Sand is a critical component in many of the products we depend on every day. Demand for sand is expected to increase in the coming years, especially in developing countries faced with increasing populations, urbanization and economic growth. But despite its importance worldwide, sand is one of the least regulated resources today.
As the U.S.-China trade war rages, two-way foreign direct investment (FDI) is plummeting. So far this year, combined two-way U.S. and Chinese FDI totals just $9.9 billion – its lowest six-month value in five years. At the same time, venture capital investment is becoming an increasingly bigger piece of the U.S.-China investment puzzle.
Foreign direct investment (FDI) is a vehicle for gaining entry into growth markets. In theory and in general, it’s a win-win. In practice and locally, it will depend on each deal. Global FDI flows have taken a dive, in part due to a souring investment climate and uncertainties in trade policies, but they are critical for growth in developing and developed markets alike.
For the United States and the global economy, tourism and travel are the unsung heroes of the international trade story. Tourism brings 80 million visitors to the United States every year and accounts for 10 percent of all U.S. exports. Globally, tourism is the third-largest sector in international trade. Above all, tourism and travel promote trade in international understanding and global goodwill.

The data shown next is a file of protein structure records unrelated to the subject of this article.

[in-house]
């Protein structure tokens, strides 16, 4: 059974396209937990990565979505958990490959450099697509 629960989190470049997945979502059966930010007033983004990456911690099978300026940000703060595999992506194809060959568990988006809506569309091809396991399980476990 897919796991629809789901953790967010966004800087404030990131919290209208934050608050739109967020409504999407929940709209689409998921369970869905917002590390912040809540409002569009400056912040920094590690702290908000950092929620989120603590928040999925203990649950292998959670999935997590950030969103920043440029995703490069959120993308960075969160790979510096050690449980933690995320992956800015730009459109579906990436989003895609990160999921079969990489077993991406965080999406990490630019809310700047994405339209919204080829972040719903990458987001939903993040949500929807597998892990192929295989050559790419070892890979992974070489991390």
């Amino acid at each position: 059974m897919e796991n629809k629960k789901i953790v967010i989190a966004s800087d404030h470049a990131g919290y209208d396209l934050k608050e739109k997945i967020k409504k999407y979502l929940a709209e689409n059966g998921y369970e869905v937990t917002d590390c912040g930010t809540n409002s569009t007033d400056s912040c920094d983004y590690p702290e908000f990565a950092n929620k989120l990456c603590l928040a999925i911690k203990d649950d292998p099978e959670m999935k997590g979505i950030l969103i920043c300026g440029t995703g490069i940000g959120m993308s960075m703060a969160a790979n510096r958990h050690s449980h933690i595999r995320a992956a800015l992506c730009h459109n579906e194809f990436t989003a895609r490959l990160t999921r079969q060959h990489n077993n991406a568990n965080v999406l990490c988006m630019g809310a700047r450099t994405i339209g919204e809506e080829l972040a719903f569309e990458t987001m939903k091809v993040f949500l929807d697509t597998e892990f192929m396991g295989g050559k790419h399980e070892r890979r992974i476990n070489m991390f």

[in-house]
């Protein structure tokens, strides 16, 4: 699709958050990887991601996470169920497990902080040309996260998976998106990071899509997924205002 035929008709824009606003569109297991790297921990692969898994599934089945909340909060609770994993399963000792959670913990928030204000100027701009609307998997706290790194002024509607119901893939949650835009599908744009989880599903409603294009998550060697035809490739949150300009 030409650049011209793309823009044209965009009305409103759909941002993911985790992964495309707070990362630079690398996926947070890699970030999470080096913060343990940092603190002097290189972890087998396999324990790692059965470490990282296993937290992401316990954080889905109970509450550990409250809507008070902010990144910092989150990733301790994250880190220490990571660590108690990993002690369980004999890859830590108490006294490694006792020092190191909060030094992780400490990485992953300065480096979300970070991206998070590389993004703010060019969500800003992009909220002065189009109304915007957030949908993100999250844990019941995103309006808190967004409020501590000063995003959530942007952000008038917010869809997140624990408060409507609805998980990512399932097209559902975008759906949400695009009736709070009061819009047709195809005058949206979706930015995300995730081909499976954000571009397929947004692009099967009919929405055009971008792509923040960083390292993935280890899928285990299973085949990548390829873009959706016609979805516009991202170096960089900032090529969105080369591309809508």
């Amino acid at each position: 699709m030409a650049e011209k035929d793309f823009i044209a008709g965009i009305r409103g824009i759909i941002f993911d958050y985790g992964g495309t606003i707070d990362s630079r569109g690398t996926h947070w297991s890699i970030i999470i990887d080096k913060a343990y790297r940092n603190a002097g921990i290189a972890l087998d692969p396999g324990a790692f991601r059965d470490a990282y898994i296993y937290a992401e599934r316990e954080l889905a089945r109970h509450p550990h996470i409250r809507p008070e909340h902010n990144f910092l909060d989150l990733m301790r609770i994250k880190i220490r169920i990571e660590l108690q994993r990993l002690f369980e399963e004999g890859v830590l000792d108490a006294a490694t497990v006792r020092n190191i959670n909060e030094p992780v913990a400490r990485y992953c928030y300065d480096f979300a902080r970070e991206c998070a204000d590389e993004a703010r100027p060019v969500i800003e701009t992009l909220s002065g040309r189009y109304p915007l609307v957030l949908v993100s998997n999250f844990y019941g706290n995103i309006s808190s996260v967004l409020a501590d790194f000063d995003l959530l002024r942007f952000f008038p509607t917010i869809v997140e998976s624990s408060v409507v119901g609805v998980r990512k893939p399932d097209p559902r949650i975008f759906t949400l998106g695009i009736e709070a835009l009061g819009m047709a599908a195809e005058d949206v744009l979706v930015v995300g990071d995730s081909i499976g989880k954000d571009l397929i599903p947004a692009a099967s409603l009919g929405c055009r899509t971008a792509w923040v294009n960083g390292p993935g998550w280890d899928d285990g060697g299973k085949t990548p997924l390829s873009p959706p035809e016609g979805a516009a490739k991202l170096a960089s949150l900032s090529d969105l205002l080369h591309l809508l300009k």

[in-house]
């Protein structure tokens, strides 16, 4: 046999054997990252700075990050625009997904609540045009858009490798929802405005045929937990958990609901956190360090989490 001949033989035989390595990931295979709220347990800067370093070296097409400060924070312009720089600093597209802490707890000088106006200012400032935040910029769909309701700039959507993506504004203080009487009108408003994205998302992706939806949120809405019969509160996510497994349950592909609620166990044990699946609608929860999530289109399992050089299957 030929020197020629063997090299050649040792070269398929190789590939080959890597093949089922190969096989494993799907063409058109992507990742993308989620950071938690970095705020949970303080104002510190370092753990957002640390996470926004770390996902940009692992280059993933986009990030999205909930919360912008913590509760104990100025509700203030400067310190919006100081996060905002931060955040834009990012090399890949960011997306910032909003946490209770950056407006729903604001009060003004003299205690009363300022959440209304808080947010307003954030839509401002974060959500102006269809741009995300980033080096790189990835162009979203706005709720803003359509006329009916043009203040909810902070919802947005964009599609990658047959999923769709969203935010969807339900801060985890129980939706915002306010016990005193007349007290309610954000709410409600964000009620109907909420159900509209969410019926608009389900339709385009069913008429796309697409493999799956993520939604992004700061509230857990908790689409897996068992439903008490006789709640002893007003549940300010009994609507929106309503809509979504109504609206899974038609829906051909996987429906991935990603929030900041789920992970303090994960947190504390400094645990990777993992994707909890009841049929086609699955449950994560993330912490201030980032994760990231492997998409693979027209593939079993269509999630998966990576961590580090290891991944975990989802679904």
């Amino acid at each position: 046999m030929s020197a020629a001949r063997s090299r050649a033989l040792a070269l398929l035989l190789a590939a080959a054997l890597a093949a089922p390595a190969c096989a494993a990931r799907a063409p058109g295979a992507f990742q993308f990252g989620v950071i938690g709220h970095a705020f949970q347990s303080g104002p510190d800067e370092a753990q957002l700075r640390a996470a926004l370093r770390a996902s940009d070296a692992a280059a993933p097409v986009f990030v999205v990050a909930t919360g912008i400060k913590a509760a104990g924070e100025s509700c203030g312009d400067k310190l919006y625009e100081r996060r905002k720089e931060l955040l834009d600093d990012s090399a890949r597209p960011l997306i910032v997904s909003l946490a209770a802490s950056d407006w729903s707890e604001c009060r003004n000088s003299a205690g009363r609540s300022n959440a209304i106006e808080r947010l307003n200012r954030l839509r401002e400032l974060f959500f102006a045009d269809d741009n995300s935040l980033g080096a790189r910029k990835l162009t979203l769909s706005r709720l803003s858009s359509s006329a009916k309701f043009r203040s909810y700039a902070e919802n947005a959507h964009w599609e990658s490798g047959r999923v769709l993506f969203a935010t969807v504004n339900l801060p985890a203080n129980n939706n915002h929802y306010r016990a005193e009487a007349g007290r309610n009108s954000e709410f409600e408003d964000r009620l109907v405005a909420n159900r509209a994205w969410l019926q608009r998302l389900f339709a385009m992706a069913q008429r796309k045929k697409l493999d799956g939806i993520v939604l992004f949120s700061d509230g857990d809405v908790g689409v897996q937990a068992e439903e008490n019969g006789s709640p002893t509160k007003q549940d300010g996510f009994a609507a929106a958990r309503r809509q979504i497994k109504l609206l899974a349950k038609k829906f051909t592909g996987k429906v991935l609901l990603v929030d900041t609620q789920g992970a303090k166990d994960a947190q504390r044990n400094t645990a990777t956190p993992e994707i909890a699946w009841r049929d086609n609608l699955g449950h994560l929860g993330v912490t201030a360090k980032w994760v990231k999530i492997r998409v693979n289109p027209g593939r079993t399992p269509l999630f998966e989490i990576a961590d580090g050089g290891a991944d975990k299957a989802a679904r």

Every February, two out of every three commercial bee hives in the United States are transported to California for the almond bloom. It’s just the start of an annual food pollinating bee tour. Anywhere from 60 to 75 percent of the bee population kept as livestock crisscross the United States foraging on the blooms of crops that will make eventually their way into our grocery stores and into overseas markets.
Smoother and faster customs procedures could boost global trade volumes and economic output. Blockchain is a promising technology that, if widely adopted by shippers and customs agencies, could reduce the current mounds of paperwork and costs associated with import and export licenses, cargo and shipping documents, and customs declarations.
80 percent of all global trade is transacted through third-party lenders and cargo insurers, but the process is complex, can be costly and many banks find it too risky to support small and medium-sized enterprises (SMEs). Blockchain has the potential to increase transparency, speed and accuracy in assessing risk across the trade finance process, which in turn could expand the supply of credit available for SMEs.
Economists can’t tell you how tariffs impact your own business, your job or your shopping cart. Nonetheless, as tariffs are set to go higher, we look at how economists are dialing the tariffs into their forecasts about growth for the U.S. and global economy.
Blockchain technologies will play an increasing role in international trade. Using blockchain to track the origins of raw materials and follow domestic and international supply chains can help meet the increasing demand for consumer information about globally produced goods, providing more transparency and accuracy about a product’s long journey to the store.
Economic sanctions are a controversial foreign policy tool used by governments to punish or curb a variety of unwanted behaviors such as human rights violations, terrorism and cybersecurity incursions. Here’s a closer look at how sanctions have been used, what form they take, and the U.S. process for enacting and administering them.